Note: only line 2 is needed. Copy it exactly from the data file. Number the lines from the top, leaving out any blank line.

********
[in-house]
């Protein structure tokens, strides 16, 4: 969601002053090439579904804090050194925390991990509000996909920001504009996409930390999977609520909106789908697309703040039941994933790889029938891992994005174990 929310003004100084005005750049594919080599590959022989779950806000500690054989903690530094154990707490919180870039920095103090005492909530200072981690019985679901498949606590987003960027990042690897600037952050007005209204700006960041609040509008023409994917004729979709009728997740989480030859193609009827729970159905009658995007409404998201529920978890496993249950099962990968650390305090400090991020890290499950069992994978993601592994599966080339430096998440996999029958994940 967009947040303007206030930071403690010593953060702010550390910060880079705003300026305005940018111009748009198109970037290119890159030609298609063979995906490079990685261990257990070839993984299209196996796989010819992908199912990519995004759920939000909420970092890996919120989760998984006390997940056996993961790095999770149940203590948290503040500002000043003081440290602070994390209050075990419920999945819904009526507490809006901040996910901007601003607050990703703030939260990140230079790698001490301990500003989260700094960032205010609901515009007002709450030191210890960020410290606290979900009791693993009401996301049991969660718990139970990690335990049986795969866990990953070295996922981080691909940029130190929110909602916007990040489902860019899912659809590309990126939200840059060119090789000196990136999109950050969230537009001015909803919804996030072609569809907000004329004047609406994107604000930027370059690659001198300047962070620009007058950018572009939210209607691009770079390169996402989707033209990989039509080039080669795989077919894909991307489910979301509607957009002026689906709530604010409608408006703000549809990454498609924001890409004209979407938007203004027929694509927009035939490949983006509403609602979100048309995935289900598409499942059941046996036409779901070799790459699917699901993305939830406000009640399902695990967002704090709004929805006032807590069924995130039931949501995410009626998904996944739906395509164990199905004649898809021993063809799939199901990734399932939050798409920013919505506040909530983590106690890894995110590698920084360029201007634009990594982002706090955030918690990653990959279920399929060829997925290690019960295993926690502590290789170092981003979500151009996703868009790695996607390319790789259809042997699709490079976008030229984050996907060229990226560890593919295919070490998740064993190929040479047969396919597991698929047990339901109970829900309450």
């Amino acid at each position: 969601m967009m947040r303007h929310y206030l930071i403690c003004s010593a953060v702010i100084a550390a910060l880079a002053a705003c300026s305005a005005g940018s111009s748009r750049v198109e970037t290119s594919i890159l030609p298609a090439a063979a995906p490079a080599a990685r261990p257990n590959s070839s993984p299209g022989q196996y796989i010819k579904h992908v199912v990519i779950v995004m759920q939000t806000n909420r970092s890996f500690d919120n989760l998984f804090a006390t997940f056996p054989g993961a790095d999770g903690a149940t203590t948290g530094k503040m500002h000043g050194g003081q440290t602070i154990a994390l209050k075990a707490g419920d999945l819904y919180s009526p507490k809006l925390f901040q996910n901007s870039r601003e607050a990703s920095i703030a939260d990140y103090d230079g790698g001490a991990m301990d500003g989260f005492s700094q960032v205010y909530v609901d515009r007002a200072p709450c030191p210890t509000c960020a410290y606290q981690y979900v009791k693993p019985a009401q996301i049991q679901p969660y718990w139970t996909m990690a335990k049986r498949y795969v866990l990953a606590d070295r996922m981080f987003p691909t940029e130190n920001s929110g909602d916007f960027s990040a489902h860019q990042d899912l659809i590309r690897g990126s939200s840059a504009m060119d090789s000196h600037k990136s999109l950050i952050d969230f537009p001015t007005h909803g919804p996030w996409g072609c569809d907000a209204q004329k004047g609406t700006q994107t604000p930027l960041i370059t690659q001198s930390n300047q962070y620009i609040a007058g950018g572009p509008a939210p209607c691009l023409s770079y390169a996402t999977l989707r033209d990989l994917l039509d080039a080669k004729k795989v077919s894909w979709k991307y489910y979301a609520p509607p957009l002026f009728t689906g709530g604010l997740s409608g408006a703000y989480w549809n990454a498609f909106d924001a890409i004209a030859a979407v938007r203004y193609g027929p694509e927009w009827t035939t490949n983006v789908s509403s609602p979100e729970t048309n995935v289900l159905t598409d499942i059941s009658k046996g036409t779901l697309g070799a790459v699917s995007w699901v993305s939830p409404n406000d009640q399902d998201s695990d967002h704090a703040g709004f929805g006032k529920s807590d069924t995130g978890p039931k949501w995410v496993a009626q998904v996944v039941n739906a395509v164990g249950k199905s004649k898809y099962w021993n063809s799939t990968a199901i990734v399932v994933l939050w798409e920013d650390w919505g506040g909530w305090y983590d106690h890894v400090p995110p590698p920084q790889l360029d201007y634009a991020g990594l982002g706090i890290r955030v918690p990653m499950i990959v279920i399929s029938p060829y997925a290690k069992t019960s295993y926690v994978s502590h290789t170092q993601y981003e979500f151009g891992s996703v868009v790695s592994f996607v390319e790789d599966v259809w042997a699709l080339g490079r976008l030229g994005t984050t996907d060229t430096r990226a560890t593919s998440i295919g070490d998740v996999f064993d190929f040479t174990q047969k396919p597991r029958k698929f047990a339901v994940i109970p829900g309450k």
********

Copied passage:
């Protein structure tokens, strides 16, 4: 969601002053090439579904804090050194925390991990509000996909920001504009996409930390999977609520909106789908697309703040039941994933790889029938891992994005174990 929310003004100084005005750049594919080599590959022989779950806000500690054989903690530094154990707490919180870039920095103090005492909530200072981690019985679901498949606590987003960027990042690897600037952050007005209204700006960041609040509008023409994917004729979709009728997740989480030859193609009827729970159905009658995007409404998201529920978890496993249950099962990968650390305090400090991020890290499950069992994978993601592994599966080339430096998440996999029958994940 967009947040303007206030930071403690010593953060702010550390910060880079705003300026305005940018111009748009198109970037290119890159030609298609063979995906490079990685261990257990070839993984299209196996796989010819992908199912990519995004759920939000909420970092890996919120989760998984006390997940056996993961790095999770149940203590948290503040500002000043003081440290602070994390209050075990419920999945819904009526507490809006901040996910901007601003607050990703703030939260990140230079790698001490301990500003989260700094960032205010609901515009007002709450030191210890960020410290606290979900009791693993009401996301049991969660718990139970990690335990049986795969866990990953070295996922981080691909940029130190929110909602916007990040489902860019899912659809590309990126939200840059060119090789000196990136999109950050969230537009001015909803919804996030072609569809907000004329004047609406994107604000930027370059690659001198300047962070620009007058950018572009939210209607691009770079390169996402989707033209990989039509080039080669795989077919894909991307489910979301509607957009002026689906709530604010409608408006703000549809990454498609924001890409004209979407938007203004027929694509927009035939490949983006509403609602979100048309995935289900598409499942059941046996036409779901070799790459699917699901993305939830406000009640399902695990967002704090709004929805006032807590069924995130039931949501995410009626998904996944739906395509164990199905004649898809021993063809799939199901990734399932939050798409920013919505506040909530983590106690890894995110590698920084360029201007634009990594982002706090955030918690990653990959279920399929060829997925290690019960295993926690502590290789170092981003979500151009996703868009790695996607390319790789259809042997699709490079976008030229984050996907060229990226560890593919295919070490998740064993190929040479047969396919597991698929047990339901109970829900309450």